3 Tips for Effective Prototyping Micro-interactions in Figma

I’m back again for another post about Figma. Why? Because it is hands down my new favorite design and prototyping tool. Even better, it is an all-in-one solution! For this post, we are going to talk about tips for improving micro-interaction prototypes, such as hover effects or UI animations.

1. Work backward

For prototyping micro-interactions, we are less worried about how a user navigates throughout an app from beginning to end. Instead,  we’re focused on what the final state looks like for the interaction. Often, our final state may look much different or incorporate more elements than the starting point.

By working backgrounds, we are building what our desired end state looks like first.

If your prototype is showing how buttons come in from off-screen, you’ll need to account for those buttons in both states. Once the desired end state is done, duplicate the frame, and then slide (with Shift+Arrows) off the artboard.

2. Build a table of contents

When prototyping micro-interactions, I am often testing variances in the design. Because prototyping in design tools typically has a single starting artboard, it becomes annoying to have to exit the prototype, switch the starting artboard, and launch it again.

I’ve found that creating a table of contents and a consistent ‘container’ increases the speed at which I can test between options.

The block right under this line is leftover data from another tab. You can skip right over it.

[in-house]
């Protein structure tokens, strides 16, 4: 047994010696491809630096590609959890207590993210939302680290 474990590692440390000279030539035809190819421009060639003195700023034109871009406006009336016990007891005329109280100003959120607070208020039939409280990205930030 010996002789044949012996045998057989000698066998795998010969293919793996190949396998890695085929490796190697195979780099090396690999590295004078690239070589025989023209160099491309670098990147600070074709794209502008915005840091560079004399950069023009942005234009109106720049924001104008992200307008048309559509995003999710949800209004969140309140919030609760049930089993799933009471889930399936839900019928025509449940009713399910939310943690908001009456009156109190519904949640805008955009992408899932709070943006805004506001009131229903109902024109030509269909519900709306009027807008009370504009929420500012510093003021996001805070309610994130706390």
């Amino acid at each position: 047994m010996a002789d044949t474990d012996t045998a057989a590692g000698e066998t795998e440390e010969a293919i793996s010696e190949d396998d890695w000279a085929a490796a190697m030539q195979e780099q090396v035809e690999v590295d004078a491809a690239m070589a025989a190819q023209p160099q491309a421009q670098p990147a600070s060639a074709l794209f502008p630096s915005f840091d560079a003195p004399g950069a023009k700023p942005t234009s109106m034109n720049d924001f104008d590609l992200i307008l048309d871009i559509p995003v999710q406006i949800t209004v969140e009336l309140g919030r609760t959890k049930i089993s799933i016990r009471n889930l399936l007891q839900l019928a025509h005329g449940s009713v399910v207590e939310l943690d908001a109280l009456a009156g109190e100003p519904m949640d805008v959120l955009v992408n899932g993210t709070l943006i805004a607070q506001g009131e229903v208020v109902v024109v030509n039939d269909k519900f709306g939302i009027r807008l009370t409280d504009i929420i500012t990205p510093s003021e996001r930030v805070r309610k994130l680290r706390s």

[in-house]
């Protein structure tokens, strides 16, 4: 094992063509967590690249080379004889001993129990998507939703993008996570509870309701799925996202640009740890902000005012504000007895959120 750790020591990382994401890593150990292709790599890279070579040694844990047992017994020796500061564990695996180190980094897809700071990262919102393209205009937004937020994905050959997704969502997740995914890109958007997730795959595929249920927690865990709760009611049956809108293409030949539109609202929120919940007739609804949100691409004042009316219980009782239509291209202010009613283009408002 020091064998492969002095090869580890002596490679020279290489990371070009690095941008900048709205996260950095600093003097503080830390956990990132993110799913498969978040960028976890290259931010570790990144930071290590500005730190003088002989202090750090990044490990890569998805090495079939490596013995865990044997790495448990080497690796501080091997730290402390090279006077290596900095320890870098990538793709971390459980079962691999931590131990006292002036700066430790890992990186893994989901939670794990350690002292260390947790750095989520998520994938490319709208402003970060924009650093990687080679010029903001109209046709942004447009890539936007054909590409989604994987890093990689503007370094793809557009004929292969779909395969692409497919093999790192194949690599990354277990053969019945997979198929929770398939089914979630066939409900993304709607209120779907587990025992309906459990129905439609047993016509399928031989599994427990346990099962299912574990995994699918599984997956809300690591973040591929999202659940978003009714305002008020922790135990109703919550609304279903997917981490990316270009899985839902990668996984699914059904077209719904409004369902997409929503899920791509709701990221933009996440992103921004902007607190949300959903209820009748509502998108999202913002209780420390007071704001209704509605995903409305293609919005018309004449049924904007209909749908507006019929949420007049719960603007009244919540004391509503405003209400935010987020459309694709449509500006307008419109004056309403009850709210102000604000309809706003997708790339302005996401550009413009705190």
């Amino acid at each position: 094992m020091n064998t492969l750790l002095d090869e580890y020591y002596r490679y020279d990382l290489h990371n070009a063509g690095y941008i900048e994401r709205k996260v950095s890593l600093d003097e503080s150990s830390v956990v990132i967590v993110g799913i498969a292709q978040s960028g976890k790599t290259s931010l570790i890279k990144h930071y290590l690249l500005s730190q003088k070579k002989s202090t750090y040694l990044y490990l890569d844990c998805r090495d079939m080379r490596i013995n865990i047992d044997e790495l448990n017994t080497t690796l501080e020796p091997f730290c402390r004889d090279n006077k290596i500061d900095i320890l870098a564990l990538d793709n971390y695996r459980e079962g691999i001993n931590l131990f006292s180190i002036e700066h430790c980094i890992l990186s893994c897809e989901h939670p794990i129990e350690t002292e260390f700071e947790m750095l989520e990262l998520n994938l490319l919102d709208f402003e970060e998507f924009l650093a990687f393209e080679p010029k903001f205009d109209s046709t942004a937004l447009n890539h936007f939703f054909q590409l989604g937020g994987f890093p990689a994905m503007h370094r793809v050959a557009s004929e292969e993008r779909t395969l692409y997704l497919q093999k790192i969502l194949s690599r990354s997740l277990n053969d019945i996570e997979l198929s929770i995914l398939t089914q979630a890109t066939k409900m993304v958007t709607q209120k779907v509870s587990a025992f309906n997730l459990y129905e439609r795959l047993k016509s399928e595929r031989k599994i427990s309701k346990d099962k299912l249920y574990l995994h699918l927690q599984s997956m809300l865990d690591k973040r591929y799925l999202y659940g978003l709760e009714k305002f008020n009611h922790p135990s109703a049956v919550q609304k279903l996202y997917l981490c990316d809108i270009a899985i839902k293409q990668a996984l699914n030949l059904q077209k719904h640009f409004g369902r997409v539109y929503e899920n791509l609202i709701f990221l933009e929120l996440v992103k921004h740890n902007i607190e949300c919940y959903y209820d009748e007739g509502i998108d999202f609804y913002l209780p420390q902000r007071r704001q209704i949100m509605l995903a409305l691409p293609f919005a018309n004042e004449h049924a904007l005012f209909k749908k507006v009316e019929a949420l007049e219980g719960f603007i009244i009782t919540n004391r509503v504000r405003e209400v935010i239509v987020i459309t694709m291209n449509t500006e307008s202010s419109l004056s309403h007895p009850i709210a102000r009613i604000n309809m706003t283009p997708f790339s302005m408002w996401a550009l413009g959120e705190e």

3. Avoid combining Micro- and Macro-interactions

Macro-interactions are concerned with app navigation, making sure users understand where they go to accomplish a specific task, and how easily they can get there. To prevent complexity, avoid building out the micro-interactions into a macro-prototype, or else your prototype is going to become far too complex to manage.

  • Jessica says:

    Hi Mark. I like your ToC idea. I have a similar issues – needing to show various variations but only having one starting page. I did try creating a prototype “navigation” system/menu, however that doesn’t work if there are overlays on the screen which just made things even more confusing. For example, I need to show different scenarios for validation errors or other issues within a registration and login process. I don’t always have something on the screen to trigger the next stage in a scenario. When I share the prototype in JIRA for developers or the BA to follow.. it isn’t helpful to just have that one starting screen that can only show one scenario.

    So when you’re using your ToC, does this you just tell people to use the “Restart” button to get back to the ToC?

  • Jessica says:

    Sorry, not sure why I said Mark instead of Kyle. I’ll go have another cup of coffee now…

  • Kyle Harris Kyle Harris says:

    Hi Jessica,

    Thanks for the comment! In essence, it is a quick way for the person using the prototype to “reset” it, yes. But the ToC could also be a lot more descriptive than just “Option 1, 2, 3”. From your scenario, it sounds like you are sharing with Developers or BAs to illustrate expectations during specific events (attached to stories). It could be helpful to have buttons links that say “Email address is already in use” or “Password does not meet requirements”. This gives them clear direction on where to look (and what to expect). This is obviously much different than trying to elicit raw feedback.

    Also, your other comment reminded me of this:

    Have a good one! :)

  • Comments are closed.